At the National Meetings of Public Transport (RNTP), the urban mobility fair-forum which opened in Toulouse on Tuesday, September 28, the stars are the buses. But not just any. No diesel on the horizon. On the other hand, appear in majesty vehicles running on gas, on electric battery, or on hydrogen. No doubt, the time has come for the energy transition for French bus fleets.
Yes, but what transition? The transport manager of any community today faces an abyss of perplexity. Which solution to choose to renew the buses in the network without polluting the environment? Cornelian choice. The decision will involve millions of euros of investment, commit for fifteen years the agglomeration in a technology which should neither be a financial pit nor an ecological impasse.
The stakes are high. According to the Union des transports publics (UTP), the employers’ union of the sector, the French fleet of buses of 12 meters and more represents 16,000 vehicles, 70% diesel, including 27% of old very polluting buses (Euro 2 standards to 4 while the Euro 6 standard is in force for new vehicles). That is to say a potential renewal market between 1 and 3 billion euros.
Complicate the equation
Since 2020, the law requires all communities to buy at least 50% of low-emission vehicles. But the price scale is not the same for all modes. When a new diesel bus costs a little more than 250,000 euros, its natural gas or biogas equivalent is approaching 300,000, a battery electric bus exceeds 450,000 euros and a hydrogen bus reaches 650,000 euros.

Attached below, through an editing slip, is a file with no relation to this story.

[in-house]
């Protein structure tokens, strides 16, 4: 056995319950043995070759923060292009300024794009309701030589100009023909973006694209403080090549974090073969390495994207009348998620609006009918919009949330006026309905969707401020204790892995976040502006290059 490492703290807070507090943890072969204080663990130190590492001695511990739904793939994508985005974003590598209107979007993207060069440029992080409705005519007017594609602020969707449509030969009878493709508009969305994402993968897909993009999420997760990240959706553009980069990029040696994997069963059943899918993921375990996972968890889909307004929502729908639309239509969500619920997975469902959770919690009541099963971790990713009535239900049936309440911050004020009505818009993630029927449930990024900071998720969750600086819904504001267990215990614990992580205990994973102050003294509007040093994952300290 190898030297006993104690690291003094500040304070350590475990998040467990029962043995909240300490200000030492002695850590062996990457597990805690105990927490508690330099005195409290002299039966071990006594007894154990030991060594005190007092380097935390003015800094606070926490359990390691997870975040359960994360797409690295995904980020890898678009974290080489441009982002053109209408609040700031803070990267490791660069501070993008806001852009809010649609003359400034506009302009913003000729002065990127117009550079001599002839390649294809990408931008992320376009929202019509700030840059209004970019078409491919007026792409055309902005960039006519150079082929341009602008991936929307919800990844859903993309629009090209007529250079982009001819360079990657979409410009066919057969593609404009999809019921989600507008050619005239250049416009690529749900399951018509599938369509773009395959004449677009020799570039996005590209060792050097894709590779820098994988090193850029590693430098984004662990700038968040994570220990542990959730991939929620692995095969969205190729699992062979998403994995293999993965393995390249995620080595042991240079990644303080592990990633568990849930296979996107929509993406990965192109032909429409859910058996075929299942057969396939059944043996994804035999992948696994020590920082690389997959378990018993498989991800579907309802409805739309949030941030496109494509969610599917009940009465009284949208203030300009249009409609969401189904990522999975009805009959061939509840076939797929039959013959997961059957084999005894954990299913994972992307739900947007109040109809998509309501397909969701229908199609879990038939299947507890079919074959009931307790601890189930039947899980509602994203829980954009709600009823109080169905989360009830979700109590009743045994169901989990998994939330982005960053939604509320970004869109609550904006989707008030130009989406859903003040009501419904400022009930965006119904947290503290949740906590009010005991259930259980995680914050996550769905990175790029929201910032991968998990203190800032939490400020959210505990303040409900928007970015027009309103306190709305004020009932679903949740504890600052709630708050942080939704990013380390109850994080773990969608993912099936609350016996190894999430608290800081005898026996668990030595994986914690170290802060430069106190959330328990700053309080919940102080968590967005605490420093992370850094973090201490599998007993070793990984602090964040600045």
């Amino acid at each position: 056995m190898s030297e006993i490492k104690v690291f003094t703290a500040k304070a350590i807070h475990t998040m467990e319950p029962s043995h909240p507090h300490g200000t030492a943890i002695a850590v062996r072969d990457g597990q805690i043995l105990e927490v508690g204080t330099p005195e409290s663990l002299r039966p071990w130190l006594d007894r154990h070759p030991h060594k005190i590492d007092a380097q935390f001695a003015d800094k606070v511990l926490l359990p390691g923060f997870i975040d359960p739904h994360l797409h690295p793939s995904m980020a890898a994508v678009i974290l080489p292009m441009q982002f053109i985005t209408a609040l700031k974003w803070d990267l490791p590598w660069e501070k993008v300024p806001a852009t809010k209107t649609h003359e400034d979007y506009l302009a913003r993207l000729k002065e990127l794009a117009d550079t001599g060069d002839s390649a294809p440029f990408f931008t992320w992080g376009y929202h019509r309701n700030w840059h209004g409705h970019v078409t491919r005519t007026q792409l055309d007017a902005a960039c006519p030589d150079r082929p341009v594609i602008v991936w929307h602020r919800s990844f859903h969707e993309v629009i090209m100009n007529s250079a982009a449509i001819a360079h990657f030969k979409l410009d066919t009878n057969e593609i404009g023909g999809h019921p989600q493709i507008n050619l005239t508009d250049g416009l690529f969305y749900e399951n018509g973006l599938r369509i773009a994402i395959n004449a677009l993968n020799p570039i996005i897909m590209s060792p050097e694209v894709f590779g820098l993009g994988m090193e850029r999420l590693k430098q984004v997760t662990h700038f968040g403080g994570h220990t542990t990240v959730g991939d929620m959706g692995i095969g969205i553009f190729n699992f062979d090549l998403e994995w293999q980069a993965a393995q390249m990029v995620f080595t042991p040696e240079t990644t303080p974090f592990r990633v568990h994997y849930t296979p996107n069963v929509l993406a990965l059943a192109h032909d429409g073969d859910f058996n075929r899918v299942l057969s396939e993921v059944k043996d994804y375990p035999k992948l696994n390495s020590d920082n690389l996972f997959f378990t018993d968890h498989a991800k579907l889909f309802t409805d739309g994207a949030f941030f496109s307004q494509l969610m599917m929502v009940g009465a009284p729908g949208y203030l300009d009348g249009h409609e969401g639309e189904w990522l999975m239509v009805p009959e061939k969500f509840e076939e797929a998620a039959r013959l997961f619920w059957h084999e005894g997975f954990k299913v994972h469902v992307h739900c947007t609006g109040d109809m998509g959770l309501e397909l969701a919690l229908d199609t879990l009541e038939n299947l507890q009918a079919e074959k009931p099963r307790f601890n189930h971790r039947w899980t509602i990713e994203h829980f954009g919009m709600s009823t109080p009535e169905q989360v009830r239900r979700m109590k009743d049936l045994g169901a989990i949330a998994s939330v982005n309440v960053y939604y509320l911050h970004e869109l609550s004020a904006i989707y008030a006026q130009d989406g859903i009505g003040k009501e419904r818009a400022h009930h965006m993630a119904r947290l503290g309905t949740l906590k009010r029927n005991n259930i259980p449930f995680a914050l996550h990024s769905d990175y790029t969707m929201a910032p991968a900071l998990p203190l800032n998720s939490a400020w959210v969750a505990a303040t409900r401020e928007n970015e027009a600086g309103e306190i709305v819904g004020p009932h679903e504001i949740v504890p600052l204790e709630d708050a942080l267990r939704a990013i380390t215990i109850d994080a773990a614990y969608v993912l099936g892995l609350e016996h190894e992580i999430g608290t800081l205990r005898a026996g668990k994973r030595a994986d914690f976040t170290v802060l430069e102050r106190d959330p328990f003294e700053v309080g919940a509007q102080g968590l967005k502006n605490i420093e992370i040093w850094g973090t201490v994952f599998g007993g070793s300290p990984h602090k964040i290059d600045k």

To complicate the equation, every energy has its flaws. Gas engines are increasingly singled out as very polluting. A study published on September 27 by the NGO Transport & Environment compared a heavy-duty natural gas vehicle (NGV) to its diesel equivalent and concluded that, regarding ultrafine particles, NGV is worse than diesel.
“Including the aid, we buy each hydrogen bus only 50,000 euros more expensive than a diesel” Crescent Marault, mayor (LR) of Auxerre
On the electrical side, the bill for vehicles and charging stations, questions of battery recycling, the impact on the electricity network are making decision-makers hesitate. As for hydrogen (H₂), its additional cost is considerable for the moment, not to mention the stratospheric price of vehicles. A 1 megawatt station with an electrolyser is 6 to 7 million euros, and the cost of fuel, if we want it to be carbon-free, is now double that of diesel. In addition, the energy efficiency is very poor: for 100 kWh of electrical energy produced by a wind turbine, the vehicle receives only 30.
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